Reprinted from yesterday's late editions
Conversations in English and Arabic floated through the dimly lit reception room of the Madison Hotel Tuesday night where academics, journalists, members of the National Association of Arab Americans and other Middle East observers had gathered following a symposium on the Camp David agreements.
"I expected people to be much more depressed," noted Seth Tillman, who worked for Senate Foreign Relations Committee for the past 16 years and is now writing a book on U.S. interests in the Middle East. But, he said, "I think people are looking at (the agreement) from a very constructive point of view."
The people Tillman was referring to included the leaders of the National Association of Arab Americans, possibly the most prominent Arab American political organization in the country, which sponsored the symposium.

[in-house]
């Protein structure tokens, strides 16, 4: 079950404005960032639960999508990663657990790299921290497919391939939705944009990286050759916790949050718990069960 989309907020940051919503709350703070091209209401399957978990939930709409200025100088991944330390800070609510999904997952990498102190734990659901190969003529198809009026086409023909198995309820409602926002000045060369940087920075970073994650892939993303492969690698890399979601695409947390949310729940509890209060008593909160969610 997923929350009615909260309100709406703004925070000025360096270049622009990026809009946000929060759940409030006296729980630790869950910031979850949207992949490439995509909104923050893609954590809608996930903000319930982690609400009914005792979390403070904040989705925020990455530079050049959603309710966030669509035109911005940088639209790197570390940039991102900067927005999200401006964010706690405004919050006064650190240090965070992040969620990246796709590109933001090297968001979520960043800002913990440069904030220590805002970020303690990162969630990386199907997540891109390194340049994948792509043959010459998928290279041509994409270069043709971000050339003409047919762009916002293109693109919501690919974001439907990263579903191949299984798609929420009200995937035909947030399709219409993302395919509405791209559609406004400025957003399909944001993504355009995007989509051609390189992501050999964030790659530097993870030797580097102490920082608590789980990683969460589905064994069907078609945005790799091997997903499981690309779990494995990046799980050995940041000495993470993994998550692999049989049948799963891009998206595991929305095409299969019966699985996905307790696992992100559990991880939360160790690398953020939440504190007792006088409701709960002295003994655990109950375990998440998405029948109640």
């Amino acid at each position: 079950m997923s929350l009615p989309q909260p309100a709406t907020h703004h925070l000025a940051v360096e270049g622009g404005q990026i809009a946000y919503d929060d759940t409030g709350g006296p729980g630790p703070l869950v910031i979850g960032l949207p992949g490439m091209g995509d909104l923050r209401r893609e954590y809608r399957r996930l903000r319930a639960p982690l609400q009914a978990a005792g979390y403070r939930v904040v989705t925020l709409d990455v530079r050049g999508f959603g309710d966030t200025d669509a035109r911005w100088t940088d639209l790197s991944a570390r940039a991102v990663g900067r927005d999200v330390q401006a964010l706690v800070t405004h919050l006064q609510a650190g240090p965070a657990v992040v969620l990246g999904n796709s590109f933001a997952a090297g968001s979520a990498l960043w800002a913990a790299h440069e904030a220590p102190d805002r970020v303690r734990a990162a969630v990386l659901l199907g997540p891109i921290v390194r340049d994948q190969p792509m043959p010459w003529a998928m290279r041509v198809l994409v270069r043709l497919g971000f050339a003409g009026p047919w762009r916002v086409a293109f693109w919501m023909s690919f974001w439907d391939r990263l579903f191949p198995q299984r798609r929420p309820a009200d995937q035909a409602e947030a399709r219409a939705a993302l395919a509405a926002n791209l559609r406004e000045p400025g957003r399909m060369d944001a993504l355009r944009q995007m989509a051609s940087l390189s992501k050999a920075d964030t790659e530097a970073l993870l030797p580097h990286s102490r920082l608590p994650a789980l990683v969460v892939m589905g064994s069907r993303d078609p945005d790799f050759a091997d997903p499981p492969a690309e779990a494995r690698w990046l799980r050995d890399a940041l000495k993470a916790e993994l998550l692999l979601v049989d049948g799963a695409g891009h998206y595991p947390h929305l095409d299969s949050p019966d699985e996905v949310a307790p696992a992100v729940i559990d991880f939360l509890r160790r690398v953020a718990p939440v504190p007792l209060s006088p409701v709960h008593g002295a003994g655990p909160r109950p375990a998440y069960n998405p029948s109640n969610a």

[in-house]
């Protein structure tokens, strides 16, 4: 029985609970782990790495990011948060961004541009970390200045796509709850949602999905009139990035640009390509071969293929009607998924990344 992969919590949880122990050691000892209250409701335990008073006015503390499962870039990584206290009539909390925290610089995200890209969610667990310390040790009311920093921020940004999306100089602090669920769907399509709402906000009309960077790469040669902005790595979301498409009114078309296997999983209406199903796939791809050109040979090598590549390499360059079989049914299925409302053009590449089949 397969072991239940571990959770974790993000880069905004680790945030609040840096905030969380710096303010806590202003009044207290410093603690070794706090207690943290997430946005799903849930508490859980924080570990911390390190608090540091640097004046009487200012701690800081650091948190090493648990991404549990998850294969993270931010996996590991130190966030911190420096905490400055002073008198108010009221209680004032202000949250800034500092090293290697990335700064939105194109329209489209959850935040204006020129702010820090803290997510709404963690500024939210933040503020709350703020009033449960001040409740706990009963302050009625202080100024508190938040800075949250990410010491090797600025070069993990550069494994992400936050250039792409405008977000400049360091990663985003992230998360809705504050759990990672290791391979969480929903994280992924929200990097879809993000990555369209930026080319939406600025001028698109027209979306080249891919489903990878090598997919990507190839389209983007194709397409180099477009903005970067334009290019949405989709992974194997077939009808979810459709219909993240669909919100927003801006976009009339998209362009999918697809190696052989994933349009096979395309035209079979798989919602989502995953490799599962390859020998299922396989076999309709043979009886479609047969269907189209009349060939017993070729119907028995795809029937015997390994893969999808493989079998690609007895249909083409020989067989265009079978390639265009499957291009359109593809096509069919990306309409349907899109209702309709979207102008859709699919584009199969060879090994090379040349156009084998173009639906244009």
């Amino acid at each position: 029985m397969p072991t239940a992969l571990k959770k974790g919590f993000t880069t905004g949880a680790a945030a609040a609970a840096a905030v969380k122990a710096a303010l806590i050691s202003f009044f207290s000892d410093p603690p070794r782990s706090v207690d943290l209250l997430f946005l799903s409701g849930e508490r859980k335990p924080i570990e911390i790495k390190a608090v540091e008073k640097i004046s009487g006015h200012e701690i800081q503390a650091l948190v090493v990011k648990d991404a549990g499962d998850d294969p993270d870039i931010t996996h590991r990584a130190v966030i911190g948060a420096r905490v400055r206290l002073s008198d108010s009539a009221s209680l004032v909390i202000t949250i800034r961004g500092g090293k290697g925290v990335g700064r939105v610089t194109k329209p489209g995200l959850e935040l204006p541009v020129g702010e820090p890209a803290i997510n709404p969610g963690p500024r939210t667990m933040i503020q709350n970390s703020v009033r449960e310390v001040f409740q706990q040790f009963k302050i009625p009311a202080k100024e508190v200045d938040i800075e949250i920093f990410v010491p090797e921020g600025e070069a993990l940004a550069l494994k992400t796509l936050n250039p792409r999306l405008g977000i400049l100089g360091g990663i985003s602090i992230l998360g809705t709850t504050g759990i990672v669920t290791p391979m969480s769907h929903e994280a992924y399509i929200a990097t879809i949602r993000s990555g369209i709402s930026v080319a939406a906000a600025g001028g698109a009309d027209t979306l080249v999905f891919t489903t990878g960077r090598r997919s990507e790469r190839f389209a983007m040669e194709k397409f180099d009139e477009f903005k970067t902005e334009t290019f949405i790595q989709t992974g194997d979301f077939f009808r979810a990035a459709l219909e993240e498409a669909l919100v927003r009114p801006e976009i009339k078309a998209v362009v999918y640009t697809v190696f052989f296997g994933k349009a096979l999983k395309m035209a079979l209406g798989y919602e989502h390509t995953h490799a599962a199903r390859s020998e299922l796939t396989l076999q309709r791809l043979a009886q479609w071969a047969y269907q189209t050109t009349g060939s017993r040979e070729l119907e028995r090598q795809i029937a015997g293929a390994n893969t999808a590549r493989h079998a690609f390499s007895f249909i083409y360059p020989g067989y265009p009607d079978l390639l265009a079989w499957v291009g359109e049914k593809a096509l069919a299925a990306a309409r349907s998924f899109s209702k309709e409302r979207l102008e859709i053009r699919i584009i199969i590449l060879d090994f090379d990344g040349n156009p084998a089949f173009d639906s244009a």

Among the guests was LF. Stone, who said he was writing a story on the Camp David talks for the New York Review of Books.
"I myself was depressed," said association president Hisham Sharabi, who holds the chair of Arab Studies at Georgetown University. "But it's best not to show one's personal feelings."
In a statement released at the symposium, the association said it "welcomed the progress toward Middle East peace achieved by the Camp David talks." But the Camp David document dealing with the West Bank/Gaza Strip and the Palestinians "contains no commitments on the issues that have proved to be the stumbling blocks so far," the association said.
Sharabi said his organization would act constructively to "clarify the issues to the American public and lobby to influence American policy. We're going to push as hard as we can to clarify ambiguities and expose contradictions."